Presentation of Results
The results reflect serials processing activities and their differences in the libraries under study. The impediments to effective processing are also presented.
Serials Processing Activities
The respondents were required to indicate the activities that constitute serials processing in their university. The result is presented in Table 1. It shows that more than 80% of the staff included collation, stamping, recording, cataloguing, classification, and stock taking. Other activities, which attracted responses from 60% to 78.4% include catalogue maintenance, indexing, and abstracting.
Chi-square (X2) value was calculated to determine the level of difference among the three zones. The result shows that X2 was higher for the following activities: cataloguing, classification, abstracting, and stock taking. This implies that those activities vary significantly among the geopolitical zones. Since a majority of staff who indicated that they were involved in serials processing activities are located in the SW, the data suggests that serial units in the SW are involved in more processing activities than in other zones.
Table 1. Frequency, Percentage & Chi-square value of the response of staff on the various processing activites.
Note: Table X 2 (a = 0.05) = 5.99. Figures in parentheses are expected frequency; percentages in parentheses are % of total.
S=Significant; NS=Not Significant
Impediments to Effective Serials Processing Functions
Respondents were asked to indicate the impediments to effective serials function, with reference to processing tools and the nature of serials. The results are presented in Tables 2 and 3.
Processing Tools as Impediments
The respondents were asked to rate the variables related to processing tools that hinder effective serials processing. The responses as presented in Table 2 show that all but one of the variables have a mean score above the bench mark of 2.5. Hence they are accepted as impediments to serials processing. These variables include a lack of current selection tools and locally published serials catalogue, unavailability of serials processing tools, and absence of local serials information in standard bibliographic tools.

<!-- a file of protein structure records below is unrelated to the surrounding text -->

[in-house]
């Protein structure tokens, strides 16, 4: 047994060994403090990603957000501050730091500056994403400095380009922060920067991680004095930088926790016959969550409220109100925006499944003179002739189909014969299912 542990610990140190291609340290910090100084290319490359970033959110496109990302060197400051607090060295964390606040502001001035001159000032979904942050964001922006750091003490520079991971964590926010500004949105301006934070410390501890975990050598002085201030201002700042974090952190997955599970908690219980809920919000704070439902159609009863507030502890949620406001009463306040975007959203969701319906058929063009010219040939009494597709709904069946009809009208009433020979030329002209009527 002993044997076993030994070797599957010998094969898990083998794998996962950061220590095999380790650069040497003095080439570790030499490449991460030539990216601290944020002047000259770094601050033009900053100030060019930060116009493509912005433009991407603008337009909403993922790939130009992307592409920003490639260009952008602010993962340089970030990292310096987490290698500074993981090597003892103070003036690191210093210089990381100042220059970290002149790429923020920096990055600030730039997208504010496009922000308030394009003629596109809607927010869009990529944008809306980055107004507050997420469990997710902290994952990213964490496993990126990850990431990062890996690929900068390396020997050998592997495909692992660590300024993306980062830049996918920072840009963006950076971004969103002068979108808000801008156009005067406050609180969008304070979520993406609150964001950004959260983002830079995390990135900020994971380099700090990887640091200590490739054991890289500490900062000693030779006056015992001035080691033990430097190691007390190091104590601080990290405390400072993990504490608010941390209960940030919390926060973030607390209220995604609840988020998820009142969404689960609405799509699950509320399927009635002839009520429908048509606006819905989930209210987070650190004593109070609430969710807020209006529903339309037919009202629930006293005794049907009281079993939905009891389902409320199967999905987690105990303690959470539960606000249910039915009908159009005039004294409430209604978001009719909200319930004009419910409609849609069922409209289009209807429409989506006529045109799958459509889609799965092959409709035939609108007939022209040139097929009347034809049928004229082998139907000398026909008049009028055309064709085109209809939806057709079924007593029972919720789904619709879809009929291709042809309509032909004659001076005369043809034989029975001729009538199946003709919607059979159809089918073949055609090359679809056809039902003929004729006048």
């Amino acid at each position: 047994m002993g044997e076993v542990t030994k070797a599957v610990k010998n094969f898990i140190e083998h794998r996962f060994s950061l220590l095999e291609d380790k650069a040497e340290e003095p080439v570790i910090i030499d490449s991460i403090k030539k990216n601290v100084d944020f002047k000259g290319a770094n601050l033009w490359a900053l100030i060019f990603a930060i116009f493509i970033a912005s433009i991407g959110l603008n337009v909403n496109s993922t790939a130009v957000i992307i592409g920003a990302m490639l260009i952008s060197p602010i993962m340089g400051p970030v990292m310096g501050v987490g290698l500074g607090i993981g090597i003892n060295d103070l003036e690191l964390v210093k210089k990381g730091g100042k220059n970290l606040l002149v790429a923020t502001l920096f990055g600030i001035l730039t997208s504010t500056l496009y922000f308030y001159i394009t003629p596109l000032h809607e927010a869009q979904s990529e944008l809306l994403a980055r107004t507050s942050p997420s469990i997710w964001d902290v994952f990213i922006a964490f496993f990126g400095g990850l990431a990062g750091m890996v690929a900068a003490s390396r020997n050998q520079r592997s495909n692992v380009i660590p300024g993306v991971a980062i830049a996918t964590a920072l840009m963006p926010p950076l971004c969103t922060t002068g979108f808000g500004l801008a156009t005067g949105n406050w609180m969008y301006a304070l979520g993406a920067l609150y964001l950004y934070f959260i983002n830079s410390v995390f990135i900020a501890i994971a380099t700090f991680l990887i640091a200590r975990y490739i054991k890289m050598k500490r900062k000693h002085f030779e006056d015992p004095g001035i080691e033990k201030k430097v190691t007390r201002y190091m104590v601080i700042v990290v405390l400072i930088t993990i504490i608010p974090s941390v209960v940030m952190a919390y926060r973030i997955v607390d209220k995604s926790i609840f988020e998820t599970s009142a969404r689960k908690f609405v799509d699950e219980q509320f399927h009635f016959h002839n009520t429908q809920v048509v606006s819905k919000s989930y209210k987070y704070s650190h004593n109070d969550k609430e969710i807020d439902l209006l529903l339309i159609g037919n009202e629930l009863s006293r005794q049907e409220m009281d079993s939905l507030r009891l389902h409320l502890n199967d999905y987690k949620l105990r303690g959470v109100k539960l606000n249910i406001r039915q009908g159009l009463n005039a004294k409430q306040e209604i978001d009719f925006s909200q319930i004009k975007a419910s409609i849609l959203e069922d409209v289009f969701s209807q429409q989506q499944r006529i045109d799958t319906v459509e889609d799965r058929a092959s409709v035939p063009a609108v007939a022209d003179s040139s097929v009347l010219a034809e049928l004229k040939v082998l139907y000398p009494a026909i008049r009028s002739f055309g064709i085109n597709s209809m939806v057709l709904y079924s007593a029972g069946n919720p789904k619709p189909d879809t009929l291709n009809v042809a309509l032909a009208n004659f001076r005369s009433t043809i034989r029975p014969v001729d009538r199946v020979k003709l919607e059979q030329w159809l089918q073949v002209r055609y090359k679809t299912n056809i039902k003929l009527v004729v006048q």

Table2: Mean Scores and % Response on Processing Tools Impediments to Effective Serials Processing
Nature of Serials as Impediment
The respondents were asked to indicate the variables related to the nature of serials that hinder effective serials processing function. The result as shown in Table 3 reveals that the increase in number and fragmentation of titles of serials, changes in frequency, abrupt cessation of publication, and provision of incomplete sets, supplements, and special issues are impediments to effective serial processing.
Table3. Mean Scores and % Response on Nature of Serials Impediment to Effective Serials Processing
Discussion of Findings
The list of serials processing is consistent with the position of Szilvassy (1996) that serials processing in developing countries involves cataloguing, classification, filing, and catalogue maintenance. More positive response on the activities from the SW implies that serials processing is more developed in that zone than others. A low response on translation activity implies that minimal or no translation activity is performed on serials written in languages other than English. The impediments to serials processing conincide with with the views of Mullis (1992). It also reveals the poor serials services obtainable in these libraries as users cannot access unprocessed resources. The nature of serials as a problem confirm Tuttle's (1983) position on the problems associated with serials. It implies that that the problems of 20th century are still persisting in the 21st century. The problems posed by serials are not restricted to university libraries in developing countries but are present globally.
Serials serve a very important purpose for research and teaching in the university. They are accessible only if the required processing is completed. Conclusive evidences from the survey include:
It is recommended that Committee of University Librarian of Nigerian University form a consortium to make policy statements on ways of ameliorating the problems associated with processing tools.